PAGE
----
CureVac’s vaccine only 47 percent effective at preventing COVID

German company CureVac’s coronavirus vaccine is far less effective than other jabs already in use, the firm said Wednesday.

The company announced a 47 percent efficacy rate against all COVID-19 cases and said it “did not meet prespecified statistical success criteria” based on the second analysis of a large-scale efficacy trial.

The study involved 40,000 people in 10 countries in Europe and Latin America with at least 13 coronavirus variants circulating, the company said. The “original strain” was “almost completely absent” from the trial.

Of those in the trial, there were 134 COVID cases among people two weeks after they had received the second dose. When sequencing the virus, only one was attributable to the original coronavirus strain. More than half (57 percent) were “variants of concern.” Another 21 percent were from another variant originally identified in Peru and another 7 percent from a variant identified in Colombia.

The final analysis is expected at the end of June

“While we were hoping for a stronger interim outcome, we recognize that demonstrating high efficacy in this unprecedented broad diversity of variants is challenging,” CureVac CEO Franz-Werner Haas wrote in a press release. “In addition, the variant-rich environment underlines the importance of developing next-generation vaccines as new virus variants continue to emerge.”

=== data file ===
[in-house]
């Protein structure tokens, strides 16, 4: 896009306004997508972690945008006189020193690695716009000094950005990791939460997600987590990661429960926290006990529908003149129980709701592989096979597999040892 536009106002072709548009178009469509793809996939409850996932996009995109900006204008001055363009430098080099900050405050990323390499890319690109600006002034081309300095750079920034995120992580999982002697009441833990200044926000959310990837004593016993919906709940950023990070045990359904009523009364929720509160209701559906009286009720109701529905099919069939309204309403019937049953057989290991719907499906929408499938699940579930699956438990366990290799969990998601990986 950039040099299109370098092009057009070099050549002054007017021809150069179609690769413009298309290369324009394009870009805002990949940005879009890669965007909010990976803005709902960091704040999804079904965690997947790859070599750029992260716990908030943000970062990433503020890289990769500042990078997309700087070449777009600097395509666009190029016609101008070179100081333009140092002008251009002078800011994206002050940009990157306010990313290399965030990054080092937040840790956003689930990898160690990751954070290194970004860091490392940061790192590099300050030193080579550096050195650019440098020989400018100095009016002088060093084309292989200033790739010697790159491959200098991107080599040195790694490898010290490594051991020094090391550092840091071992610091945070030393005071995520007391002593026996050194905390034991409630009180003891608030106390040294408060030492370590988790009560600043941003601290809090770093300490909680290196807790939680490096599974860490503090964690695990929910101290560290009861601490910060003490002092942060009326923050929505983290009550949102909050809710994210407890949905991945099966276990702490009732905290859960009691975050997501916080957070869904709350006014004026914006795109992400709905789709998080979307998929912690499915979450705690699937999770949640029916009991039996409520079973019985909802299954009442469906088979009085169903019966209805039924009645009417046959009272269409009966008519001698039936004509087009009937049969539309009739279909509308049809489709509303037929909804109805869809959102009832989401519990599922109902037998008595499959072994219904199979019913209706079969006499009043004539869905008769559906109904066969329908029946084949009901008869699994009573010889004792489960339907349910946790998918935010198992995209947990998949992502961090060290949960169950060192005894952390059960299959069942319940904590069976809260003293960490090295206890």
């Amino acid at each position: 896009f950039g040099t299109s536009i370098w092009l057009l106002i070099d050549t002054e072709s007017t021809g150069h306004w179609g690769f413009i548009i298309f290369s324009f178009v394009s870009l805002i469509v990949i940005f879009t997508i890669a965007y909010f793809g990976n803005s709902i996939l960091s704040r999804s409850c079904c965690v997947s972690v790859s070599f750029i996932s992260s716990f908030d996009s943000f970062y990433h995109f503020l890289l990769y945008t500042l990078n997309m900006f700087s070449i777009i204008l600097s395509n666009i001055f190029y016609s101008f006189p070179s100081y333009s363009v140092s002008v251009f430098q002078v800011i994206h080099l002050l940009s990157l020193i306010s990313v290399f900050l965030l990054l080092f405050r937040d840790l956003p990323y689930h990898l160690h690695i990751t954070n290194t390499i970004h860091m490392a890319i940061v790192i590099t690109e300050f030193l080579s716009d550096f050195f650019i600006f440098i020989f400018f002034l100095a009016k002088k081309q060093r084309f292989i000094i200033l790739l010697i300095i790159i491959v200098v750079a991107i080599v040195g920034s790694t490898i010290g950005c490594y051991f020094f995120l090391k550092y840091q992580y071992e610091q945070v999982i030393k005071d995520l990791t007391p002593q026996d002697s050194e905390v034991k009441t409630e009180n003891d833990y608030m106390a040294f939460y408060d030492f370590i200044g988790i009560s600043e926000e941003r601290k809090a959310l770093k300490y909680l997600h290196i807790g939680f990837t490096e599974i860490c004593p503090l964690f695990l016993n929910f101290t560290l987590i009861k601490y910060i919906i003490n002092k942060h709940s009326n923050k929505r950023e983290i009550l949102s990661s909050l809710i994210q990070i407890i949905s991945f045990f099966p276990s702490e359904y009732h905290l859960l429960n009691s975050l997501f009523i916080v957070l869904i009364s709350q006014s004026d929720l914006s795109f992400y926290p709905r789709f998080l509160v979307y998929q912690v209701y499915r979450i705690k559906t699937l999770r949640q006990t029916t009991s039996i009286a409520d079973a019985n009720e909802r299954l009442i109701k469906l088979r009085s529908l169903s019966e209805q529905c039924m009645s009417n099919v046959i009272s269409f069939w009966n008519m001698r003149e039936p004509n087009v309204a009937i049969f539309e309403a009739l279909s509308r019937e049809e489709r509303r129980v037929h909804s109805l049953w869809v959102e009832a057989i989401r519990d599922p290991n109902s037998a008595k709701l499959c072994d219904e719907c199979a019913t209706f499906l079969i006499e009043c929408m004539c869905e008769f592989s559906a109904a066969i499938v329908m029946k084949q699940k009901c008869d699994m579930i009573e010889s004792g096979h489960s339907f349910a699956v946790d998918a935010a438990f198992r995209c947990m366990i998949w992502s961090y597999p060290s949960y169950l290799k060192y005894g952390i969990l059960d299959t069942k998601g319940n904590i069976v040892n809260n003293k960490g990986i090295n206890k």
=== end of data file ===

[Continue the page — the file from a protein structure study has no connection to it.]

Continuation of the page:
The company has told the European Medicines Agency about the data. Still, the efficacy rate might improve, as it undergoes further analyses. “As we are continuing toward the final analysis with a minimum of 80 additional cases, the overall vaccine efficacy may change,” Haas wrote.

The vaccine, however, is safe, CureVac wrote.

The vaccine’s disappointing results will be a blow to the EU’s vaccine portfolio, as the bloc secured most of the initial supply of the German mRNA vaccine — up to 405 million doses — and it was the first vaccine to receive the backing of the European Commission. However, the EU has large quantities of another mRNA vaccine, from BioNTech/Pfizer, and is using three other vaccines: Moderna, Oxford/AstraZeneca and Johnson & Johnson.

This article is part of POLITICO’s premium policy service: Pro Health Care. From drug pricing, EMA, vaccines, pharma and more, our specialized journalists keep you on top of the topics driving the health care policy agenda. Email [email protected] for a complimentary trial.



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